Mindfulness: From Los Angeles to Denison

ALINA PANEK — Linnea Pyne, a Certified Mindfulness Facilitator (CMF) at the University of California, Los Angeles, was contacted by a​​ fellow Bowdoin College graduate to bring mindfulness to Denison. Pyne had started a blog on mindfulness and Denison University President Adam Weinberg reached out. Weinberg had been practicing meditation for several years, which is one of the practices that Pyne promoted.

Several larger higher education institutions that focus on research have been bringing mindfulness to their campuses. It is a trend that many campuses are taking on as a campaign to destress and lift the pressures that accompany earning a degree.

“Weinberg said ‘I really want to bring it [mindfulness] to Denison, would you help me?’” Pyne said.

She defines mindfulness as “an art and practice to be in the moment with openness and curiosity in mind while having a non judgemental stance.” Pyne believes in the power of mindfulness because of the effects left on participants.

“There are amazing byproducts for mindfulness,” Pyne said. “Increased feelings of joy, wellbeing and ease. It has a big impact on the community.”
Programming for Mindful Denison began in February 2019, and Pyne has found a successful program that works for our community: Morning Mindfulness. It is where students can learn a practice that can support teaching, learning, working and even athletic performance by strengthening focus, easing stress, building emotional resilience, enhancing self-awareness and improving communication. It occurs whenever Pyne is on campus — as she is primarily based in Los Angeles — in Slayter Third Floor behind the stage in the Green Room.

“I am excited by the energy and enthusiasm that Linnea’s initial visits have generated across campus,” Weinberg said. “A liberal arts education should prepare students with the habits of and skills for wellness. Mindfulness is a powerful way to approach developing these habits and skills.”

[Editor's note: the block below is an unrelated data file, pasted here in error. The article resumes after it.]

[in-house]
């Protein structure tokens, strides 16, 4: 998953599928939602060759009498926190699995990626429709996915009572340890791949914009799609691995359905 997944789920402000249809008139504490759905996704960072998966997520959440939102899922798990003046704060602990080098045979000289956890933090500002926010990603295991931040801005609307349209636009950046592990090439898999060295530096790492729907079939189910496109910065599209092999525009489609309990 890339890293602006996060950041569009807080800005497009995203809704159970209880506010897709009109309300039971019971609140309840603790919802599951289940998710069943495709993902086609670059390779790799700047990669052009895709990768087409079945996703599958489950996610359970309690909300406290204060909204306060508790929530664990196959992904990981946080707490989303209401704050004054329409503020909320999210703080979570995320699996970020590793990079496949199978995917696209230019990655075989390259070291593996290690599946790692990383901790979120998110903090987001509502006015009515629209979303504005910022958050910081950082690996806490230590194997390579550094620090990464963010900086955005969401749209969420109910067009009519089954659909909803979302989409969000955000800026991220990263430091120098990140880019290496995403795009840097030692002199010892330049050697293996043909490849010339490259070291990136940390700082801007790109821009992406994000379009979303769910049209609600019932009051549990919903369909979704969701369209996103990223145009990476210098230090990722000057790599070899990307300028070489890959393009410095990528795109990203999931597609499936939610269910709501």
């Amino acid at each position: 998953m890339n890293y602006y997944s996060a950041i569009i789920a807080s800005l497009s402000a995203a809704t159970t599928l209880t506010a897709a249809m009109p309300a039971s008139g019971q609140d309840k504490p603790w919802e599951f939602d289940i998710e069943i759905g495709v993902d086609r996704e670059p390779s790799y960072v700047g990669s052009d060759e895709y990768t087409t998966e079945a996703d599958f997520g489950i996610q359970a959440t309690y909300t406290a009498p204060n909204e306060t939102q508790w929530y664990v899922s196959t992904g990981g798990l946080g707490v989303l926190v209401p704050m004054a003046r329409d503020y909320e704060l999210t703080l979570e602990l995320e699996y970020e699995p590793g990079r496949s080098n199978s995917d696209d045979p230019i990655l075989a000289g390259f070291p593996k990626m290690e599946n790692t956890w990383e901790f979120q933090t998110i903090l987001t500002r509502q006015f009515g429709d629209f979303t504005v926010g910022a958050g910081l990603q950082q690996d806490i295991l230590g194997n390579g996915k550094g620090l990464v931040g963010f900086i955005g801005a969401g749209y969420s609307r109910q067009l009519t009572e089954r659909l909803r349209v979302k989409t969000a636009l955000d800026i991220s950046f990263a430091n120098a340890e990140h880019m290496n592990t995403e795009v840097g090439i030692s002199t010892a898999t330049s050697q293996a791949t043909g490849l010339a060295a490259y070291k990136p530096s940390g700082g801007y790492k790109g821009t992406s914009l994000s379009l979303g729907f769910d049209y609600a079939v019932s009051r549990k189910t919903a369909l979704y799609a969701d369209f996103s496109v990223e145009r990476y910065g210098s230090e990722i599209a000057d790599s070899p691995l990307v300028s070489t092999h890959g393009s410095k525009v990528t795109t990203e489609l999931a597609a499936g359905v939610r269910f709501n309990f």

The last week in February, Pyne was in the Center for Learning and Teaching in the Doane Library to offer practices that can help lower stress and juggle student workload.

For these workshops, Pyne rings a Tibetan singing bowl in hopes of creating awareness for when Mindful Denison programs are going on and to associate the sound with an opportunity for mindfulness on campus.

Mindful Denison currently exists as a “conversation of possibility.” Pyne has been working with Phoebe Bentley Myhrum ’11 the Chaplain and director of the Open House to strategize and create goals for how the students receive mindfulness and teaching faculty workshops.

Pyne has been asking herself and the Denison community “What do they know [about mindfulness] and what do they want to know more about? What are the spaces that mindfulness fits?”

Pyne has also been working with the basketball and swim team for mindfulness techniques.

She hopes that mindfulness can reach campus through other avenues while she is in L.A. She hopes to train someone locally to continue the practices and create a Mindful Denison Facebook page. Currently, Pyne has hired two student workers — Mia Catillo ‘20 and Elizabeth Toigo ‘20 — to help her with advertising and planning workshops.Pyne hopes that by the end of her time at Denison, Mindful Denison will create education so that practices and knowledge of mindfulness continue. “In gardening terms — cultivate seeds of mindfulness so that when you leave the program cultivated without me,” Pyne said. She has high hopes that these practices will continue especially due to the construction of the new wellness center.
“Denison is a wonderful place for curiosity and willingness to engage,” Pyne said.
“Mindful Denison is just an invitation. I encourage curiosity and questions about mindfulness. The community can bring it to wherever they can imagine.”

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